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Prototype Creation takes a different approach to reducing the use of fossil resources in dry land agriculture with the IBTS desalination greenhouse. The invention of this closed-loop system is equivalent to the invention of high efficiency solar-cells or a biogas power plant with unprecedented resource-productivity. Although embedded energy in food is not on the radar of consumers (and other base decision makers) as an alternative in the electrical energy sector, it is the same on many levels. It is different again, reminiscing that food-production is the beginning of any economy. All subsequent products and services are dependent on the uninterrupted functionality of food provision.

The Integrated Biotectural System Integrated Biotectural System (IBTS) is a broadband

solution for energy and water generation providing fresh water from a highly saturated greenhouse atmosphere by relying on solar power. The beauty of this utility lies not in only its appearance, but in the proximity and linkage of all the core elements of agriculture. None of the commodities have to be imported once the water and nutrient cycles are charged; on the contrary, the IBTS exhibits solar desalination as means of charging the internal freshwater cycle. The desalination feature continues to operate after requirements of the greenhouse are met to produce excess for export. The electrical energy requirement for the condensation of the humid air is below 1.8kwh/m³ a new efficiency record for desalination. The reason for this leap is integration. The low efficiency of photosynthesis with ~4% inside the greenhouse can be compared to new solar-cells with 16% conversion of solar irradiation. Inside the IBTS, all plants act as water pumps and fine dispersers in addition to the generation of bio energy. Principally, they offer the same effect that energy intensive technology evaporation would offer. The height of this effect occurs in the morning, when solar irradiation and energy in the thermal storage of the IBTS are down.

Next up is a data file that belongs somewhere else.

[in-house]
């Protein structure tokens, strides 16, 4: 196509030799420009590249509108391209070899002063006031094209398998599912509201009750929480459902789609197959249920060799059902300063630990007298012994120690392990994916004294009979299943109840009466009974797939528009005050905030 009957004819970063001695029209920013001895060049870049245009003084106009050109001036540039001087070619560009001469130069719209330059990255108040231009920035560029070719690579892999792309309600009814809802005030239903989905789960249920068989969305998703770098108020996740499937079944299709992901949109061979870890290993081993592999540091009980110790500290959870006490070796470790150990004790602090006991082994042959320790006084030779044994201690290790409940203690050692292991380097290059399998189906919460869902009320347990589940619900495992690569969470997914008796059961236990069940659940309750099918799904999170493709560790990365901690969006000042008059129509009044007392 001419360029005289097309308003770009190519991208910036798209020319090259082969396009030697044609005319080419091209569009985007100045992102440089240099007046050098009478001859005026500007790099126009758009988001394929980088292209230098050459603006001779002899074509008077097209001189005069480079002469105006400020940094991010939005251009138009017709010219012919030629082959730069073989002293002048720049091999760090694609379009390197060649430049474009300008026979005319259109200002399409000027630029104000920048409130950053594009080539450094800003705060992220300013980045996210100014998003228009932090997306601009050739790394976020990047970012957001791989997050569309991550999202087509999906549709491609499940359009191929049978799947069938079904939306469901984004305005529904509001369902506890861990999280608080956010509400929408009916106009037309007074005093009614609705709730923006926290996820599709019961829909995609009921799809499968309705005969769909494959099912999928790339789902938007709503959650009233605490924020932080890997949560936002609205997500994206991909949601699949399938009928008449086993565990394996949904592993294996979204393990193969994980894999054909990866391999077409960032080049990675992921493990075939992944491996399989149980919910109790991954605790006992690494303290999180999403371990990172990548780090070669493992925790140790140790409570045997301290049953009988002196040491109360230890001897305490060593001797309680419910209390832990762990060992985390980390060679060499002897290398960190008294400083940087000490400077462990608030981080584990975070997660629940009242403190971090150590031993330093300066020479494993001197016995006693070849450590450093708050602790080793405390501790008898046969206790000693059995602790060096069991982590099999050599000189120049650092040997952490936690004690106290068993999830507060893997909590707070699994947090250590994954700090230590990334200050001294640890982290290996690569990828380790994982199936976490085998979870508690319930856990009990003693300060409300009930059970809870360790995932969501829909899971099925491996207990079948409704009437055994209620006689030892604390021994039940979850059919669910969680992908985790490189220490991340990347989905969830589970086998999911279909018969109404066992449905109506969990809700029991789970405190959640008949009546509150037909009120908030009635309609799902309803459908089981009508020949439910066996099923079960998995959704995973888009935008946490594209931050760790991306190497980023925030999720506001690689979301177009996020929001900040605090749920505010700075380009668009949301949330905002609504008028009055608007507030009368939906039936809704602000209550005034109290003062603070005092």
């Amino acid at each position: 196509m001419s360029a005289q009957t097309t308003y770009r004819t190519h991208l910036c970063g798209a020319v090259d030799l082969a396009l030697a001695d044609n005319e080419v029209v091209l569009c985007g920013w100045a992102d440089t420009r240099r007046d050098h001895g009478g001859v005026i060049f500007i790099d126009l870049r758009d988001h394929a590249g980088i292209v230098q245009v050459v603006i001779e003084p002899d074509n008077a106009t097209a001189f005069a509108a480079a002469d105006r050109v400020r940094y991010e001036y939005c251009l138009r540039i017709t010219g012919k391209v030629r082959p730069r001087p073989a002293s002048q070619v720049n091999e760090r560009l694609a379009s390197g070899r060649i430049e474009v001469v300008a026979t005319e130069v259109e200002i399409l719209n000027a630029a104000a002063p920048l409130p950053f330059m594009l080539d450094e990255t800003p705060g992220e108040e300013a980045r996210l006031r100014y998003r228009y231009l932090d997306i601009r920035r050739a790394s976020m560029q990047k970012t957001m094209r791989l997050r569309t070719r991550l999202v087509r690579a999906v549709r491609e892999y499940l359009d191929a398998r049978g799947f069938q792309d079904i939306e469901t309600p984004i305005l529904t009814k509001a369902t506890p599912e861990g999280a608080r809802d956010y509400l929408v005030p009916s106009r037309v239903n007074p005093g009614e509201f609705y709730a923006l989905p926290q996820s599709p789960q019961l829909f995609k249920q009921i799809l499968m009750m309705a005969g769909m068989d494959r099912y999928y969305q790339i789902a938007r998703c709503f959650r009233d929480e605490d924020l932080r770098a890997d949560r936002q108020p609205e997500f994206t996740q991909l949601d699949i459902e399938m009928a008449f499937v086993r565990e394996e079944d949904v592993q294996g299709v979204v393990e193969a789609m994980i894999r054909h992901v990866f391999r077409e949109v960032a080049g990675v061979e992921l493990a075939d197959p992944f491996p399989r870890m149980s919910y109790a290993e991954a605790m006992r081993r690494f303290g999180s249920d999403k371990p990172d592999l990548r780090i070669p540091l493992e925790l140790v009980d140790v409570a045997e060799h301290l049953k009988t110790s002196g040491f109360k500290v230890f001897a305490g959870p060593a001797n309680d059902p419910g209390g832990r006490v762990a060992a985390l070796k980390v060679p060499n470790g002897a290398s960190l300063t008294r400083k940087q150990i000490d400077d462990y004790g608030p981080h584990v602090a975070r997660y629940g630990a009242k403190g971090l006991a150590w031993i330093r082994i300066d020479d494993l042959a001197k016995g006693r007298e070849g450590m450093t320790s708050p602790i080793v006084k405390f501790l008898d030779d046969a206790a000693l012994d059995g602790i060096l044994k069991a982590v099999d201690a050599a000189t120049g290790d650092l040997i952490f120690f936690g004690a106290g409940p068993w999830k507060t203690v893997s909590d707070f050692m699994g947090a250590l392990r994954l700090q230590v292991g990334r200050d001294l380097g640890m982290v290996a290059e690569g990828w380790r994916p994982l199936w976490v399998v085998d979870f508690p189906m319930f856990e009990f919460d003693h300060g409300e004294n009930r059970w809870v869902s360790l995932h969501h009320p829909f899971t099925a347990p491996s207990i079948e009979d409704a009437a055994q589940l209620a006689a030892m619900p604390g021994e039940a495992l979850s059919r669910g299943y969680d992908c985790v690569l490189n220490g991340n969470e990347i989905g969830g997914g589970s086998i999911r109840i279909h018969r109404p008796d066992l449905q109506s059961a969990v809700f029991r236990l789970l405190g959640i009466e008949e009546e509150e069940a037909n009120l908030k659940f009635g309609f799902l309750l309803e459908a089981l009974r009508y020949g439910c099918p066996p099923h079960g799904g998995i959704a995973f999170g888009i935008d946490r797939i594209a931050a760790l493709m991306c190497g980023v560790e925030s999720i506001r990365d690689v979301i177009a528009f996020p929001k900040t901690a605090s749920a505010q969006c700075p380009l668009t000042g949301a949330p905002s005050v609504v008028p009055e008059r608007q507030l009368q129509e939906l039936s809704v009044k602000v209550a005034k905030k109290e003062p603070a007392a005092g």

A truthful perspective

Photosynthesis is a process of converting sunlight into useful energy embedded in a perfectly optimised system. It is employed instead of cumbersome photovoltaic panels and associated technology in greenhouses. The peak efficiency of photosynthesis ranges between one per cent

and eight per cent but accumulates throughout the years of growth and adoption to the environment. Each leaf on a tree varies from the others with several dozen characteristics in its capability to harness and convert sunlight . (6) Overly high temperatures, which reduce the efficiency rates of photosynthesis, as well as solar-cells, do not occur above well-sized plantations. This valuable cooling effect is due to integrated “services” like sunlight reflection or day-time evaporation (from soil). The peak efficiency of solar-cells ranges between eight per cent and 17%, but this is not the whole picture because they are high in investment compared to plantations. Life cycle assessment (LCA) studies state their Energy Pay Back Time or EPBT to lie between 1 to 4.5 years, (7,8,9) but the energy required to build the production plants is not accounted for. This would about double the time because the EPBT of plants is three to four times higher than that of modules (10). Imagine that each unit of energy a PV module produces is actually three units of energy because it substitutes fossil energy sources that lose two thirds of their primary energy when converted to electrical energy. Without this assumption, the EPBT is about three times longer. In reality, the fossil resources were only used to generate the solarcells. The power they generate is additional electricity. As the installed capacity of new solar plants increases each


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MW & H2O Magazine February 2012  

MW & H2O Magazine February 2012

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